San Francisco 49ers defensive coordinator Robert Saleh breaks down the 49ers defense
The 49ers players aren’t the only ones practicing their game-day craft this spring.
New defensive coordinator Robert Saleh, who never has been a coordinator and who hasn’t called plays before, has been honing his skills as well, especially during the move-the-ball period the 49ers run each practice.
In those sessions, the coaches and extra players clear the field and Saleh transmits the plays through his headset to the defender with the radio receiver in his helmet, which is linebacker NaVorro Bowman when it comes to the first-team defense.
Afterward, Saleh said he might go over the play calls with the only 49ers assistant, senior defensive assistant Jason Tarver, who has called plays in the past. Tarver was the Raiders’ defensive coordinator from 2012-14.
“I might say, ‘Hey, J.T., what do you think of these calls? What do you think of this? What do you think of that?’ There is a training aspect to it. I’m not going to stand here and pretend I have every answer right now.”
Still, Saleh does not seem to be sweating his new duties.
There aren’t a lot of wrinkles or exotic components to the 49ers defense. That’s by design. The system is meant to be simple so that the players can be as fast, as aggressive and as instinctive as possible.
As a result, the play calls also are straight-forward and Saleh said he should know well ahead of time how he is going to call a game.
“When it comes to game-plan situations, for our system and our scheme, we feel very comfortable in the way we game plan in having a very, very good idea of exactly what we’re going to call before the situation comes up,” he said. “Because we don’t do a lot, the calls are very specific, so you can get very, very detailed in how you call a game before the game ever approaches.”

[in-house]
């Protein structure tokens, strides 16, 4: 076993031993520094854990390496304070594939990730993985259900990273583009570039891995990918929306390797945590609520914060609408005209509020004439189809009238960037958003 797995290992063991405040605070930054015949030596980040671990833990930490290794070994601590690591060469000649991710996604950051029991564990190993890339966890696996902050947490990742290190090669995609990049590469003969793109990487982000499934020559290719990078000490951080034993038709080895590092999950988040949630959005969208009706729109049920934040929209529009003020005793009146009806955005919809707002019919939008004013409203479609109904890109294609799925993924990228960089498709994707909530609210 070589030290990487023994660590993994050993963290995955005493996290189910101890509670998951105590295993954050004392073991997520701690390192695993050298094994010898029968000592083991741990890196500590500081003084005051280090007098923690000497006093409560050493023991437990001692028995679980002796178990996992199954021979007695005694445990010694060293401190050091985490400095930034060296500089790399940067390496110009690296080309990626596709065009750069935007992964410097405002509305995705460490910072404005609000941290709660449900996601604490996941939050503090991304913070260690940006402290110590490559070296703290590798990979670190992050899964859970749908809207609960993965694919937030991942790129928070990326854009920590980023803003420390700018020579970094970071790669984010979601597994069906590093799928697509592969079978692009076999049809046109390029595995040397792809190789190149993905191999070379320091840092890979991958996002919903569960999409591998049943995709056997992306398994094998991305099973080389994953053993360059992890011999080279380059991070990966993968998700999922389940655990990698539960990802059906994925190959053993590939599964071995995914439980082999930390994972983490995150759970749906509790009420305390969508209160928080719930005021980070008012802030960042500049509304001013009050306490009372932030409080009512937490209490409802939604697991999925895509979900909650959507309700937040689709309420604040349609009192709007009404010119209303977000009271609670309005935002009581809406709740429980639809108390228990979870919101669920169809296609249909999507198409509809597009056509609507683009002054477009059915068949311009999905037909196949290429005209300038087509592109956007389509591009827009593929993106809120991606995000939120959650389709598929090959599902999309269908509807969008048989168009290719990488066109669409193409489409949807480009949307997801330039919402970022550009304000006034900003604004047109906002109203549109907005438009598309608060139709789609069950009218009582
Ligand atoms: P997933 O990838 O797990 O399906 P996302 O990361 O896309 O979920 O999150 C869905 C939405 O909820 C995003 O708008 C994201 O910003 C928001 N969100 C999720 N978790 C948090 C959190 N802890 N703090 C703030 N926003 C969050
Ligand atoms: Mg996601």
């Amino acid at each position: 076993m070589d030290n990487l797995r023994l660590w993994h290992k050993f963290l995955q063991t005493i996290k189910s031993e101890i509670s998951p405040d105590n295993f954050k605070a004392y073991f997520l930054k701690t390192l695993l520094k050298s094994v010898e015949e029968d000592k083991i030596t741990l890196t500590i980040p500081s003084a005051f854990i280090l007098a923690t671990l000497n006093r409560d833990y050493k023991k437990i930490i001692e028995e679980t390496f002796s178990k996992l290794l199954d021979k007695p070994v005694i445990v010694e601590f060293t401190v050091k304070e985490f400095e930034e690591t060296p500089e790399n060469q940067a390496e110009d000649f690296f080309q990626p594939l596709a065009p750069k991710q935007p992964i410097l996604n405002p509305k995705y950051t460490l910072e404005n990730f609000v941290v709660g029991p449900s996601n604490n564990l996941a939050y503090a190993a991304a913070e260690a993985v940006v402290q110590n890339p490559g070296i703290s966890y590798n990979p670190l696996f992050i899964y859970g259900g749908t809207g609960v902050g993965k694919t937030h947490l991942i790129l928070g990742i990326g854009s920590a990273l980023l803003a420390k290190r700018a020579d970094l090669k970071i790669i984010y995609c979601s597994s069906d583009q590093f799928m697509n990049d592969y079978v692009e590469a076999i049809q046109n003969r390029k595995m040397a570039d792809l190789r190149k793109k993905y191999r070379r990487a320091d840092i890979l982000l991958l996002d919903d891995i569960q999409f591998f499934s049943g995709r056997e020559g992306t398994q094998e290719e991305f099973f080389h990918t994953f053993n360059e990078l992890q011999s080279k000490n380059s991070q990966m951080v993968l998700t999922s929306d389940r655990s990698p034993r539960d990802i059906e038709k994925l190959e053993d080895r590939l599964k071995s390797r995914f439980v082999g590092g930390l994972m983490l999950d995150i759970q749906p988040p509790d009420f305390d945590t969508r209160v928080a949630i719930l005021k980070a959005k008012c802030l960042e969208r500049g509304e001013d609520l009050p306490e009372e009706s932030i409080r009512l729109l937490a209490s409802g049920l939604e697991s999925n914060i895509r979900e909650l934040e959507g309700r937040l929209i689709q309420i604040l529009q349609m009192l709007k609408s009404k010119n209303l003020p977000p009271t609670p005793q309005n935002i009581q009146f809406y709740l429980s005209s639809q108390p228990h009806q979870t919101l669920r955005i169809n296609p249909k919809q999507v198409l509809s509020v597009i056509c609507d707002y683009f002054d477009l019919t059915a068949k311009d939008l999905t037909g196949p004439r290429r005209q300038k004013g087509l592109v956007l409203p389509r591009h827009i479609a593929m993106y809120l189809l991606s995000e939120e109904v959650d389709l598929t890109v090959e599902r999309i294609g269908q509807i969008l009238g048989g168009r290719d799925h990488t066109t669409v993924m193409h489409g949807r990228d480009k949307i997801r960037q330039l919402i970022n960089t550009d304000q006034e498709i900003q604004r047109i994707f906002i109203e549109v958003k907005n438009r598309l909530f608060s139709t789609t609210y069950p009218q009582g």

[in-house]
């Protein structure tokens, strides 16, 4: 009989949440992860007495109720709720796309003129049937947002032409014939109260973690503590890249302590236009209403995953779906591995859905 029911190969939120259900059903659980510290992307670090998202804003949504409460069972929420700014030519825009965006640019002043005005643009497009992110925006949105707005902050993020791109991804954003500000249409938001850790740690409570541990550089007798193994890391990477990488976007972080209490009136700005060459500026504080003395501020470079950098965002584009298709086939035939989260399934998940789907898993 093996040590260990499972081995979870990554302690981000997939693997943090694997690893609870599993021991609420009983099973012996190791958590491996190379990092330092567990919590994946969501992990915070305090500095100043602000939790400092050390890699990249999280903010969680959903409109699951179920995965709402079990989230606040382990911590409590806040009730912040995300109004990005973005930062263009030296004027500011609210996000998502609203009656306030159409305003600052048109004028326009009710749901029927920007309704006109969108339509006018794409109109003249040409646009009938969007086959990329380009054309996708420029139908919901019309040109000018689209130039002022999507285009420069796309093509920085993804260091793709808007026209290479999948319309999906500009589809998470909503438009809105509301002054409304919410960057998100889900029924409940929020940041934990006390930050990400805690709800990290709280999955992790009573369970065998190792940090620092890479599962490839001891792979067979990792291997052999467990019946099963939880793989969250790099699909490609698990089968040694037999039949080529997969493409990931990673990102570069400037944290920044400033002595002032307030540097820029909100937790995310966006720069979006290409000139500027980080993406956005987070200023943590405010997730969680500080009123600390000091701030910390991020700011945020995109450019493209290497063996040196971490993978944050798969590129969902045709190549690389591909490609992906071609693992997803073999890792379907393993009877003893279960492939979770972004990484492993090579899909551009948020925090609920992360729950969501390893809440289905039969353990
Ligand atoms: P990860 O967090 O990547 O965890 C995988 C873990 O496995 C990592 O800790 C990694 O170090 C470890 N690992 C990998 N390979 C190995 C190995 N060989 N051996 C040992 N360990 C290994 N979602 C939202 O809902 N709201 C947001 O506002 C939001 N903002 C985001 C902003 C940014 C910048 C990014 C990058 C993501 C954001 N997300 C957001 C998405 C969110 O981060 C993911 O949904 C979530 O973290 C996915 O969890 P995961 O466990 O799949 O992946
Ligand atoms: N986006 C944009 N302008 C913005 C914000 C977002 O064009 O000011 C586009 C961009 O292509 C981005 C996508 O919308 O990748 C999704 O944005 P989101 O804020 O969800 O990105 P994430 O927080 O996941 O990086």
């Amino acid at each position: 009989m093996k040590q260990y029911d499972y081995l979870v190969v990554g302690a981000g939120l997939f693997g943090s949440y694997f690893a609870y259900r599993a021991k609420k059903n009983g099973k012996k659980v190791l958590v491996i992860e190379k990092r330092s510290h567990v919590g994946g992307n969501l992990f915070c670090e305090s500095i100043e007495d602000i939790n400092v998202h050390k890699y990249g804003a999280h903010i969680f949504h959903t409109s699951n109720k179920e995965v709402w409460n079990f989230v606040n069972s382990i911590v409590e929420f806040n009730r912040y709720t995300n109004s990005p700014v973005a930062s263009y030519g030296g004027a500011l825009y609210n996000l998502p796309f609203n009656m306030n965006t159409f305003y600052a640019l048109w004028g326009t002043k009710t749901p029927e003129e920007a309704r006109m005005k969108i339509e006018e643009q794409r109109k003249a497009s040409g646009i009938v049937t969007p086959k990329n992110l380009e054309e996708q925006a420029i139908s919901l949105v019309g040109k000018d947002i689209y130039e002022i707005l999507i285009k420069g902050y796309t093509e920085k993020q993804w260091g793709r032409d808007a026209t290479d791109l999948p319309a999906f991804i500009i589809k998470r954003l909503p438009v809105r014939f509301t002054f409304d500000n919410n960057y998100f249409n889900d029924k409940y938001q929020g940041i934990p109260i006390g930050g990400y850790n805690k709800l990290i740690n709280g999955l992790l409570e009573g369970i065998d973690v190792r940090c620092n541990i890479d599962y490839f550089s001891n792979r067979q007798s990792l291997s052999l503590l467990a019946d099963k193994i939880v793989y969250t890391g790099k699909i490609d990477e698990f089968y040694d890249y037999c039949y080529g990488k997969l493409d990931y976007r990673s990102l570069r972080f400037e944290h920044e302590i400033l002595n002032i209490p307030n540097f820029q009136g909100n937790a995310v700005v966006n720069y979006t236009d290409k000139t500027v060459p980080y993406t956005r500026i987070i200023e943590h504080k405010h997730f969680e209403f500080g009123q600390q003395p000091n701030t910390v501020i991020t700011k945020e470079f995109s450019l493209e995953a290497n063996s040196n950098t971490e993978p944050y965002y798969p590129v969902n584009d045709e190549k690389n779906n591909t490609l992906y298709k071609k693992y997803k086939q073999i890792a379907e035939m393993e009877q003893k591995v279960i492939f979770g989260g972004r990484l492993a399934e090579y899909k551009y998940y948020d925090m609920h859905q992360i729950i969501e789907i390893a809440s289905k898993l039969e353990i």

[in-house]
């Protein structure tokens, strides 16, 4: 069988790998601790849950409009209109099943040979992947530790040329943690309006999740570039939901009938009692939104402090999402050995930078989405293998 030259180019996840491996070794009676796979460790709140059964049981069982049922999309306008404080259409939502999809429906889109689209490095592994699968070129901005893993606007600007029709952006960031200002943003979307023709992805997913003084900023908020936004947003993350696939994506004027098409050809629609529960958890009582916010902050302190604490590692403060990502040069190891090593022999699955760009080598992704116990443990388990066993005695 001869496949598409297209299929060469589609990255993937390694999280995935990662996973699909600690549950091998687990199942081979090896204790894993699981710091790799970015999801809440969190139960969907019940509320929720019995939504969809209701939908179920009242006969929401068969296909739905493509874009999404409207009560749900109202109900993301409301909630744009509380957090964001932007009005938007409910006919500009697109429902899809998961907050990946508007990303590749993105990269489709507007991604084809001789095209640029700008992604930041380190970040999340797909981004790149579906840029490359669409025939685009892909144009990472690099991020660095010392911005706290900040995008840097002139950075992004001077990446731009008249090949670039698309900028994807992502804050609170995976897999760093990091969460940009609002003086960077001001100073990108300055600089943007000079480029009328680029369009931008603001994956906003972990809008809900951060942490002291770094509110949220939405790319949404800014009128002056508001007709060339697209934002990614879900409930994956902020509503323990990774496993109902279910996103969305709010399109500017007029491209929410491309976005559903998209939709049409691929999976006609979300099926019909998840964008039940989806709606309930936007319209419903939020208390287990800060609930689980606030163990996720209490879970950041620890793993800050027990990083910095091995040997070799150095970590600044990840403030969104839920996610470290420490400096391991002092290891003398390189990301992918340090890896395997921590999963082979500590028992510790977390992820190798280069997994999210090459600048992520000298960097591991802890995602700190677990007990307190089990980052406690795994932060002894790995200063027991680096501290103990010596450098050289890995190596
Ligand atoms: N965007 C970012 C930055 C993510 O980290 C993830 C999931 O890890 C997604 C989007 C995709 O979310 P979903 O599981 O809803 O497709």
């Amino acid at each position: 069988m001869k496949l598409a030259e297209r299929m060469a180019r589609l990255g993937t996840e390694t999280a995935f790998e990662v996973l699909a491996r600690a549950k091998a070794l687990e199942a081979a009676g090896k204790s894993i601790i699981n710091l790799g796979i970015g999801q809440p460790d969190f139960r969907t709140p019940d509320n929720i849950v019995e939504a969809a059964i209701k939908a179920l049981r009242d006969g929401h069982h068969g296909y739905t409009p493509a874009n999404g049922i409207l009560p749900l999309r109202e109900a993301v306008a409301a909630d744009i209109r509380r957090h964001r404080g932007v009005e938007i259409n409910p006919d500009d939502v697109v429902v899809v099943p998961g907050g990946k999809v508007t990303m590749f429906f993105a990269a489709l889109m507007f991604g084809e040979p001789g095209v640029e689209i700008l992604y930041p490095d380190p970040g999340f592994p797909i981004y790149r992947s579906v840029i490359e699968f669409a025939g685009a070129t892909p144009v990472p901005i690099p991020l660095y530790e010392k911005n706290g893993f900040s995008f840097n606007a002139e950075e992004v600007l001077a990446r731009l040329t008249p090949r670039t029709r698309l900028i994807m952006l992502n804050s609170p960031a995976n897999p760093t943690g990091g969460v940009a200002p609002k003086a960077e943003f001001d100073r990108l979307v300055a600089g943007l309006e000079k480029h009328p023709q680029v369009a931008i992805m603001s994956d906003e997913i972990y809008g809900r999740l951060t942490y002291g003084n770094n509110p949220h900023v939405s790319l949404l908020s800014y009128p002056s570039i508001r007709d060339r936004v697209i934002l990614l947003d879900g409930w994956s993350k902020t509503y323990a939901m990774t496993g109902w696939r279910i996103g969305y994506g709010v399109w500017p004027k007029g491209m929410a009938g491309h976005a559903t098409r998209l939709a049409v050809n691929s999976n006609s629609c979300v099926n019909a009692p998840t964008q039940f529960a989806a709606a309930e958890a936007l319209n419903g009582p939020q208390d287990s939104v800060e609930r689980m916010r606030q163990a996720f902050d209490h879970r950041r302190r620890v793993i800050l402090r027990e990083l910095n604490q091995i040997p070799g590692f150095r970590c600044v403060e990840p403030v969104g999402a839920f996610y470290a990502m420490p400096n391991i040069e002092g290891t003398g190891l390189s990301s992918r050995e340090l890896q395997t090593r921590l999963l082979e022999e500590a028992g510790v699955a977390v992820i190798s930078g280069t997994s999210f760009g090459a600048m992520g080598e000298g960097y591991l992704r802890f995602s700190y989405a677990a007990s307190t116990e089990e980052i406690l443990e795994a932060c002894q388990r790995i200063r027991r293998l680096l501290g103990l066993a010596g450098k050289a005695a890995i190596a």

Of course, adjustments will have to be made during a game and there is a feel to the play-calling. But Saleh said the scheme, which he has been a part of since the 2011 season in Seattle, should provide many of the answers.
Calling the plays from the sideline in practice also should serve as a good warm-up. Saleh said he plans to be on the sideline, not up in the coach’s booth, on game days. The team’s offensive coordinator, Kyle Shanahan, also is the head coach and will be on the sideline as well.
“I’ll get wound up up there,” Saleh said with a laugh. “No, I’m not a big yeller, but I want to be down there with the guys.”
Tarver, assistant defensive backs coach Daniel Bullocks and defensive quality control coaches Tem Lukabu and Bobby Slowik will serve as Saleh’s eyes in the coach’s booth.
Et cetera – First-round draft pick Solomon Thomas, who has been unable to take part in spring practices because Stanford’s school year is still in session, can spend Thursday, the final day of the 49ers’ three-day minicamp, with the team. The 49ers are not scheduled to practice that day.
▪ The 49ers signed third-round draft pick C.J. Beathard to a four-year deal. That leaves Thomas as the only member of their 10-man draft class who remains unsigned.
▪ The 49ers coaching fellows for the ongoing minicamp and upcoming training camp include Katie Sowers, who interned with the Atlanta Falcons last year. She’s the first woman to coach with the 49ers. The other fellows are Alonzo Carter, Nick Ferguson, Corey Ivy, Jerrod Johnson, Rony Sieperda, Donald White and Rodrique Wright.